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    I was rather surprised that this article doesn’t mention the other s-word, “syntax”. It shows up a little in the linked articles, but in general, this article omits it. Semantics are only half of the equation. For example, type theories are syntactic; categories are semantic.

    I think that the phrase “semantic HTML” is not especially bad. HTML traditionally was used to specify how Web browsers ought to render a document; the HTML syntax was equipped with the semantics of page layout, fonts, colors, and other typesetting concerns. The “semantic HTML” movement aimed to give HTML intrinsic semantics which go beyond typesetting, partially by making new tags available, and partially by giving old tags new semantics. Further typesetting details were offloaded to CSS.

    Maybe it’s those “intrinsic semantics” that are the problem. On one hand, HTML is still just syntax, and the “intrinsic” semantics are merely the semantics suggested by a standards body. On the other hand, I don’t know who would argue that e.g. <ol> does not have the denotational semantics of an ordered list; the syntax directly encodes the listing and the order, and any semantics would have to put in extra effort to ignore those properties. Maybe this tension is inherent to rich-text systems.

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      I think that the phrase “semantic HTML” is not especially bad. HTML traditionally was used to specify how Web browsers ought to render a document; the HTML syntax was equipped with the semantics of page layout, fonts, colors, and other typesetting concerns. The “semantic HTML” movement aimed to give HTML intrinsic semantics which go beyond typesetting, partially by making new tags available, and partially by giving old tags new semantics.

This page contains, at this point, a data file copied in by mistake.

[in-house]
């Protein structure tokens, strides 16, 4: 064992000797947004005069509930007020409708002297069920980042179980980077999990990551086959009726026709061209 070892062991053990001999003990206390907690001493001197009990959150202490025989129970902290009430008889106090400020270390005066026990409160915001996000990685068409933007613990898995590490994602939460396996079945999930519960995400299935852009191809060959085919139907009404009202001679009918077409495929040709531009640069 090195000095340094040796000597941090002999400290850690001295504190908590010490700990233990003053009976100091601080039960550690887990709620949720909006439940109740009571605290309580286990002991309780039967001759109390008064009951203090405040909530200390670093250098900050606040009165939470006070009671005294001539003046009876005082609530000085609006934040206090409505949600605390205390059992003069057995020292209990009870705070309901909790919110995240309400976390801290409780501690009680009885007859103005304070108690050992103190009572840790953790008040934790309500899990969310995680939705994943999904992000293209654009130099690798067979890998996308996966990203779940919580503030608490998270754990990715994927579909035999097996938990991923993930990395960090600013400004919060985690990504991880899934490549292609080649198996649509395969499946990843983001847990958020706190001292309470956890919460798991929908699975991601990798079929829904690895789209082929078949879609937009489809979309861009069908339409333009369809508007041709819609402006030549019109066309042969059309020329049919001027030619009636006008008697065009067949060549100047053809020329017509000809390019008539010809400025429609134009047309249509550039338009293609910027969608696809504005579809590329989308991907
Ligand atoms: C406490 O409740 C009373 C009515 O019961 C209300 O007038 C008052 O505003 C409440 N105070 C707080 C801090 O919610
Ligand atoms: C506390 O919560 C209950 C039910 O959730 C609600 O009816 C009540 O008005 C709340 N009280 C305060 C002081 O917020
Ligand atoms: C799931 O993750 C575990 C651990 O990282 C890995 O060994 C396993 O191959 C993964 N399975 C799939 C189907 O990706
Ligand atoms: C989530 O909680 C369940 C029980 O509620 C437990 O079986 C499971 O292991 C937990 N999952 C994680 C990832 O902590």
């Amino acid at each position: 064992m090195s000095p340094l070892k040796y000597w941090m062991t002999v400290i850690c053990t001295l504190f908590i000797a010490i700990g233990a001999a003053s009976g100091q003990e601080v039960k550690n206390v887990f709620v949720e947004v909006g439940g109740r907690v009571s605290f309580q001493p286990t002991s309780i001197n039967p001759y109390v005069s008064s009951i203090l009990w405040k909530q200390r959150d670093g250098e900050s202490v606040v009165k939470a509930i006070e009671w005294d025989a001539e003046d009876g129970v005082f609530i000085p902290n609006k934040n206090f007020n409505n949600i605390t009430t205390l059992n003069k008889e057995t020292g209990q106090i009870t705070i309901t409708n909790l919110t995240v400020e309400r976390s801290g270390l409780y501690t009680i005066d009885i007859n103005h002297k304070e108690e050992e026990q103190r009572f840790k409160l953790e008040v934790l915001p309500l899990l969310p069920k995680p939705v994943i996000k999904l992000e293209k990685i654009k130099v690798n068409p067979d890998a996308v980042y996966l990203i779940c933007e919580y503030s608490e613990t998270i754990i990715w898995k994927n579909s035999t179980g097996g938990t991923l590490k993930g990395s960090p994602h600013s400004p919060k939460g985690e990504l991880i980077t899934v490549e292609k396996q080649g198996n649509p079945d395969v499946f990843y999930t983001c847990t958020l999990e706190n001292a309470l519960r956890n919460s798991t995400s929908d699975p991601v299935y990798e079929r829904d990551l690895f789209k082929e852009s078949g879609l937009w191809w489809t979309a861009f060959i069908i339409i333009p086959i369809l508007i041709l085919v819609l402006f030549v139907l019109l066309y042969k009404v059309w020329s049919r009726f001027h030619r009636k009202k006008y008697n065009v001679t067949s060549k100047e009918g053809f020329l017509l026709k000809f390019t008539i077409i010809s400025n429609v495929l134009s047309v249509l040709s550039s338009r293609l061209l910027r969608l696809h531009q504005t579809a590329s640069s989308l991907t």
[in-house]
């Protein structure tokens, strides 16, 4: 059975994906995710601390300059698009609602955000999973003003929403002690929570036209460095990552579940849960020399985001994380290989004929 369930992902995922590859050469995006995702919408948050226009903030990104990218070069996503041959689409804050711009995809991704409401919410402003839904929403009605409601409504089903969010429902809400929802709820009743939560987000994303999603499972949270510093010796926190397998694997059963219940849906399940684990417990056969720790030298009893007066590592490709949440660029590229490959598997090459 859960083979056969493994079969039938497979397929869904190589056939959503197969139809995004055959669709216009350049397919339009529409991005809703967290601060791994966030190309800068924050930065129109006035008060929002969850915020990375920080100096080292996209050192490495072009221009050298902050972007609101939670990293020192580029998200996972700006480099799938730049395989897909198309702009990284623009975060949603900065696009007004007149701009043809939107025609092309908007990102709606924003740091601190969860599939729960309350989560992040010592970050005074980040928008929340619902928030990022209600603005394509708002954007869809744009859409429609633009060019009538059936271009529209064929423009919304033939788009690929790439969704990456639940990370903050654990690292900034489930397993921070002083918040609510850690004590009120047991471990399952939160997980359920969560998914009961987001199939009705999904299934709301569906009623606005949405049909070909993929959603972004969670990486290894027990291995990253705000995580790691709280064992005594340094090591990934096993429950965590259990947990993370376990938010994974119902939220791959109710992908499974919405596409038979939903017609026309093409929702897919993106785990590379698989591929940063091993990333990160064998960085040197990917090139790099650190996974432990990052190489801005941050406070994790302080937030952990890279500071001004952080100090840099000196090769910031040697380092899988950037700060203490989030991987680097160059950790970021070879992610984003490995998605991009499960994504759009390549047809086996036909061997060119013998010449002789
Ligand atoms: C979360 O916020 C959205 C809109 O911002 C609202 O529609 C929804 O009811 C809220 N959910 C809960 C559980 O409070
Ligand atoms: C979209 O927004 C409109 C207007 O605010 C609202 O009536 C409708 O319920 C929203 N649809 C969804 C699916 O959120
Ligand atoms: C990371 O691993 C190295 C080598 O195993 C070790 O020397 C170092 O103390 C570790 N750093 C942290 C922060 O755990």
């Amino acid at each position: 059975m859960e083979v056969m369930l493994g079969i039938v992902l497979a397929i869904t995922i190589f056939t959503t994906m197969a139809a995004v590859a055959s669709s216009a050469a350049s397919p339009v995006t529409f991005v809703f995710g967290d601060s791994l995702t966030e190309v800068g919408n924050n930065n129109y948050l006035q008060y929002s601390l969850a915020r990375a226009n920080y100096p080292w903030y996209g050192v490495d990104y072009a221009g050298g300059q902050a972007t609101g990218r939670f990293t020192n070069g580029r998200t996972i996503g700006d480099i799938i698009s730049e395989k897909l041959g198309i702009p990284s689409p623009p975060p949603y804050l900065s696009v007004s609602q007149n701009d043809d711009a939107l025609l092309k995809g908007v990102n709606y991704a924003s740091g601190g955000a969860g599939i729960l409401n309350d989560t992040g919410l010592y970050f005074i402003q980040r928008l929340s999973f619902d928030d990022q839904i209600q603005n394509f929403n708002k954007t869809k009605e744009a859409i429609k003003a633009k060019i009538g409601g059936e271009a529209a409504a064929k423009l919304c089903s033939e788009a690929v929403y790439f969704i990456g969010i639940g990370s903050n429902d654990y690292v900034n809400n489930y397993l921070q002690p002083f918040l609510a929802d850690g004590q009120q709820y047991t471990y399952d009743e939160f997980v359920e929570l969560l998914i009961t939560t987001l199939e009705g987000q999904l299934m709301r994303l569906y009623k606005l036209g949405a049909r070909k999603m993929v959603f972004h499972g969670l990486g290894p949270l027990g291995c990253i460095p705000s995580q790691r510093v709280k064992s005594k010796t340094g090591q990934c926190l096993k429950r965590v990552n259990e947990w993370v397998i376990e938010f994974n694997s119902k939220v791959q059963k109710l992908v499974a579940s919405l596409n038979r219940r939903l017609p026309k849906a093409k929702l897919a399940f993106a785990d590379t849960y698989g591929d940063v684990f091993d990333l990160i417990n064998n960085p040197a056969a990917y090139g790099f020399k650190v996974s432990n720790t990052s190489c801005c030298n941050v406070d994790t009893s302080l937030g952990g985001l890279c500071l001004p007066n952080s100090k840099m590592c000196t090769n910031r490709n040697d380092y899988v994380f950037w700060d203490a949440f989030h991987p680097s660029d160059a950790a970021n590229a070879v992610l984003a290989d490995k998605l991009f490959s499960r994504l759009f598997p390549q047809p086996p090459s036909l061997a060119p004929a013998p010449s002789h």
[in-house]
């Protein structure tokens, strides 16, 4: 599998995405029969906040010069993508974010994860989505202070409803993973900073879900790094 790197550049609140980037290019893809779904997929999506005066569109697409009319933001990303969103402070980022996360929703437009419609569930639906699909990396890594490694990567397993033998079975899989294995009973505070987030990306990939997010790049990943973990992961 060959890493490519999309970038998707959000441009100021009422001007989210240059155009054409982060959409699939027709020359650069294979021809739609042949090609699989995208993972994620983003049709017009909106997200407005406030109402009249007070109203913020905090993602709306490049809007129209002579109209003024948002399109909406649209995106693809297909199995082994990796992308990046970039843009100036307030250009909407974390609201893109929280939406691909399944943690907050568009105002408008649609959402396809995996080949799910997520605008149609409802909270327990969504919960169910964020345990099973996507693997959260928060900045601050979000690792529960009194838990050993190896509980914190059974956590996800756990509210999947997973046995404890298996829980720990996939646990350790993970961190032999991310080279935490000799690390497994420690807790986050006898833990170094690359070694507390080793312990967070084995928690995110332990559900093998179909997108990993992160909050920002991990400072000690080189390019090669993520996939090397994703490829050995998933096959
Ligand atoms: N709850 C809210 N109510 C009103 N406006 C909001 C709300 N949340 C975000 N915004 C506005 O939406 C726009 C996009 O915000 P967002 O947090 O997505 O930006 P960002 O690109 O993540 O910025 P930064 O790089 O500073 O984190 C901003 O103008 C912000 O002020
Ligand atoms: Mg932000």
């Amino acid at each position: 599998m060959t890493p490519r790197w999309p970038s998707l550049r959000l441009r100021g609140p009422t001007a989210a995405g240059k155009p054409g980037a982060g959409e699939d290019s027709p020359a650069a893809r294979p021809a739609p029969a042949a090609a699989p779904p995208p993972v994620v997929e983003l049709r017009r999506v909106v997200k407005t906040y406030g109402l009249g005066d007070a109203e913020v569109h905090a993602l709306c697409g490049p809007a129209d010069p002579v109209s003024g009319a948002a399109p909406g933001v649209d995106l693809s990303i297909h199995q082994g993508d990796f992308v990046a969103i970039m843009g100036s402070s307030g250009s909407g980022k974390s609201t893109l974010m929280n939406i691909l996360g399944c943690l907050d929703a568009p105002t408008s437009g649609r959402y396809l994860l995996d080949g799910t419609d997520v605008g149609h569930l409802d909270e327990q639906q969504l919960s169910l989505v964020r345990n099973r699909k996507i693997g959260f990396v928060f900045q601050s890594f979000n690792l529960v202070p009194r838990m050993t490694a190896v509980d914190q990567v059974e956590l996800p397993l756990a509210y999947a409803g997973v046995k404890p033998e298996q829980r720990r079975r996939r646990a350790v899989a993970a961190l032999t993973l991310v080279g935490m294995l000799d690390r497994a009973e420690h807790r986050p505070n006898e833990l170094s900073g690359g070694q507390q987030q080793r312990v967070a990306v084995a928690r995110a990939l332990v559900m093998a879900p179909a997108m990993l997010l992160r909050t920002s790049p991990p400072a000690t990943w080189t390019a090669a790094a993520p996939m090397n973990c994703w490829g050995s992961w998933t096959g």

I wouldn’t call it especially bad, but there are several small reasons I think it’s slippery…

      • as the post argues, the use of “semantic” potentially obscuring the relevant perspective

      • I, at least (and I imagine others) default to reading “semantic HTML” as a thing (a set of tags), but the people/articles I’ve bumped into so far that have the best handle on what it means discuss it as a process. Here’s an example from wiki:

        Semantic HTML is a way of writing HTML that emphasizes the meaning of the encoded information over its presentation (look). [source]

        I think seeing it as a process makes it easier to reason about–but I don’t think it’s the obvious reading. Focusing on the process makes it easier to realize that “semantic HTML” isn’t just the toolbox; an even bigger part of it is not abusing elements that have a ~defined purpose for your own presentational reasons (and, better, understanding the defined purpose and using the element in line with it).

      • I think the name makes more sense relative to the status quo it was defined against, and is likely making less and less sense to newcomers as we get further from that status quo.

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      I eventually realized I was spending a lot of time talking myself through what I meant by different uses of the word semantic(s) (which my early drafts use frequently).

      It sounds like the author just didn’t have a good handle on their own semantics. ;) All words are “leaky abstractions” to some degree: this is the danger of describing any complex concept using natural language, and isn’t unique to any one word. Limiting vocabulary can be useful sometimes, sure. One alternative is to state what you mean by it up front in any given communication, and be disciplined about how you use it from that point on.